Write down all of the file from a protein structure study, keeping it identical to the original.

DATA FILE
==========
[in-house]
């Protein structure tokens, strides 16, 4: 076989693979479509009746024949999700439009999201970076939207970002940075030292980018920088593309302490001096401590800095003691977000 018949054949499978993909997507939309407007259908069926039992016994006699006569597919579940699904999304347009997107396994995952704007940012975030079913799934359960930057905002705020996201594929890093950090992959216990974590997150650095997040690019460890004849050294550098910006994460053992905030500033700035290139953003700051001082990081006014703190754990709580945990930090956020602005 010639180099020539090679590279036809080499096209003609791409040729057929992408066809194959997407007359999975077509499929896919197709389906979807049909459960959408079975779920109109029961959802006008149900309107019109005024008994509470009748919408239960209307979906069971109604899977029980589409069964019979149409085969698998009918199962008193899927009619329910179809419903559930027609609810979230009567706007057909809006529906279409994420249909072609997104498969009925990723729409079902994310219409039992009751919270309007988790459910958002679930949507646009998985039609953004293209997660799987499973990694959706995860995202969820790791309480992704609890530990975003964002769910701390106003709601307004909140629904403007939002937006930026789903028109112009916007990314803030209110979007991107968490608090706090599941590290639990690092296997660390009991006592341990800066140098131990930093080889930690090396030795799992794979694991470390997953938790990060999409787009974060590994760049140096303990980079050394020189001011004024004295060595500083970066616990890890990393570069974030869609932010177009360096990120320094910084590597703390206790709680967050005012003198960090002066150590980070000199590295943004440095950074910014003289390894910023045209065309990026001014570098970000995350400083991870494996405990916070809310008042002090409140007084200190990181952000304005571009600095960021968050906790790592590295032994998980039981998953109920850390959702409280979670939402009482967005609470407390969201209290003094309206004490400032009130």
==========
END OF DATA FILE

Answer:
[in-house]
């Protein structure tokens, strides 16, 4: 076989693979479509009746024949999700439009999201970076939207970002940075030292980018920088593309302490001096401590800095003691977000 018949054949499978993909997507939309407007259908069926039992016994006699006569597919579940699904999304347009997107396994995952704007940012975030079913799934359960930057905002705020996201594929890093950090992959216990974590997150650095997040690019460890004849050294550098910006994460053992905030500033700035290139953003700051001082990081006014703190754990709580945990930090956020602005 010639180099020539090679590279036809080499096209003609791409040729057929992408066809194959997407007359999975077509499929896919197709389906979807049909459960959408079975779920109109029961959802006008149900309107019109005024008994509470009748919408239960209307979906069971109604899977029980589409069964019979149409085969698998009918199962008193899927009619329910179809419903559930027609609810979230009567706007057909809006529906279409994420249909072609997104498969009925990723729409079902994310219409039992009751919270309007988790459910958002679930949507646009998985039609953004293209997660799987499973990694959706995860995202969820790791309480992704609890530990975003964002769910701390106003709601307004909140629904403007939002937006930026789903028109112009916007990314803030209110979007991107968490608090706090599941590290639990690092296997660390009991006592341990800066140098131990930093080889930690090396030795799992794979694991470390997953938790990060999409787009974060590994760049140096303990980079050394020189001011004024004295060595500083970066616990890890990393570069974030869609932010177009360096990120320094910084590597703390206790709680967050005012003198960090002066150590980070000199590295943004440095950074910014003289390894910023045209065309990026001014570098970000995350400083991870494996405990916070809310008042002090409140007084200190990181952000304005571009600095960021968050906790790592590295032994998980039981998953109920850390959702409280979670939402009482967005609470407390969201209290003094309206004490400032009130």